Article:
In an effort to avoid reaching for a need in the secondary, the Oakland Raiders could add former Michigan State offensive tackle Jack Conklin at No. 14.
Though a majority of the Oakland Raiders’ needs reside on the defensive side of the ball, Raiders general manager Reggie McKenzie could walk away with a steal in the 2016 NFL draft if former Michigan State offensive tackle Jack Conklin falls to the Silver and Black at No. 14.
After the Raiders brought in Kelechi Osemele and re-signed Donald Penn earlier this offseason, many analysts and fans alike have written off offensive tackle as a first-round option, but the Raiders’ coaching staff has reportedly kept their minds open to solidifying their offensive line in this year’s draft.
“A coaching source in Oakland said the Raiders would love Elliott to fall to them, but a realistic option is a big defensive tackle or left tackle of the future, per the same source,” via Bleacher Report’s Matt Miller.
At 6’6”, 308 pounds, Conklin has the ideal size to develop into Penn’s successor at left tackle, while his violent style of play and adept run blocking ability should allow him to take over at right tackle in his rookie year.
Conklin, a three-year starter at Michigan State, is a tough, bully-type offensive tackle that places an emphasis on putting defensive linemen on their backs. Unlike some of the finesse offensive tackles projected to go in the top 10 (i.e. Laremy Tunsil, Ronnie Stanley), Conklin prides himself in his ability to push defenders off the line of scrimmage and drive them into the ground. Though he will need to more effectively use the lower half of his body at the next level, Conklin’s play strength is relatively unmatched in comparison to the other top offensive tackles in this year’s class.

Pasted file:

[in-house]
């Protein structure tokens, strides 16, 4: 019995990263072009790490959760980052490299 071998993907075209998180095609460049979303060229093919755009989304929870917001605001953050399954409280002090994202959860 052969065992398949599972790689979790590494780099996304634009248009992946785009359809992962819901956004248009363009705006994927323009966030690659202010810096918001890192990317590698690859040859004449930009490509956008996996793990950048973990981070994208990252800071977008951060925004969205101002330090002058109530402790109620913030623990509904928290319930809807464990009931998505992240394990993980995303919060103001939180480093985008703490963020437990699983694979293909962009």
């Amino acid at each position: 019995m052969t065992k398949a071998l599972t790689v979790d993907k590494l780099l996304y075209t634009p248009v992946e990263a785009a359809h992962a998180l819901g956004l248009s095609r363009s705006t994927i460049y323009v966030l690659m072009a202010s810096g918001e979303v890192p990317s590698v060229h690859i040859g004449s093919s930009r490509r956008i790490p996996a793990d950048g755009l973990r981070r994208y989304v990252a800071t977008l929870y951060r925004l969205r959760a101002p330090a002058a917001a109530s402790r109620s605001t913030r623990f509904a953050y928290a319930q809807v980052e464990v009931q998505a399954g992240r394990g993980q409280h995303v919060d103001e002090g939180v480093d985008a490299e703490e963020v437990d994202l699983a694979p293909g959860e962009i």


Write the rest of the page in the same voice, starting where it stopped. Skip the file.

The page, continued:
“Conklin, to me, is as consistent and reliable as any left tackle out there in terms of the way he performed on the field,” ESPN Analyst Mel Kiper Jr. said, via ESPN.com. “I mean, he was outstanding.”
“He’s got that defensive line mentality, Kiper said. “He’ll finish blocks. He’ll move you off the line as a defender. He’s not just a pass blocker. He’ll assist the running game.”
Against top draft prospect DeForest Buckner, Conklin showed the NFL a glimpse of both his willingness to play to the echo of the whistle.
In pass protection, Conklin has previously struggled against some of the NCAA’s better speed rushers at times, but he can stun opposing edge-rushers when he can effectively kick back into his drop. In addition to his elite footwork, Conklin will often shock opposing bull-rushers with his initial punch, as he makes an effort to create the contact rather than catching his oncoming defender. Also, he rarely allows opposing edge-rushers to rip by him with their hands after the two are engaged.
Conklin will have to make an effort to lower his pad level and better use his feet once he enters the NFL, but if there’s one guy that can perfect his flaws in the league, it’s Raiders offensive line coach Mike Tice. Given the strides Oakland’s offensive line made in 2015, ProFootbllFocus.com reported that Tice was the second best offensive line coach in the league last year behind Chris Morgan of the Atlanta Falcons.
Because of Austin Howard’s improvement towards the tail end of last season, Conklin would have to compete with both Howard and former second-round pick Menelik Watson for the starting right tackle spot, but the competition would hopefully lead to better play regardless of who came out on top.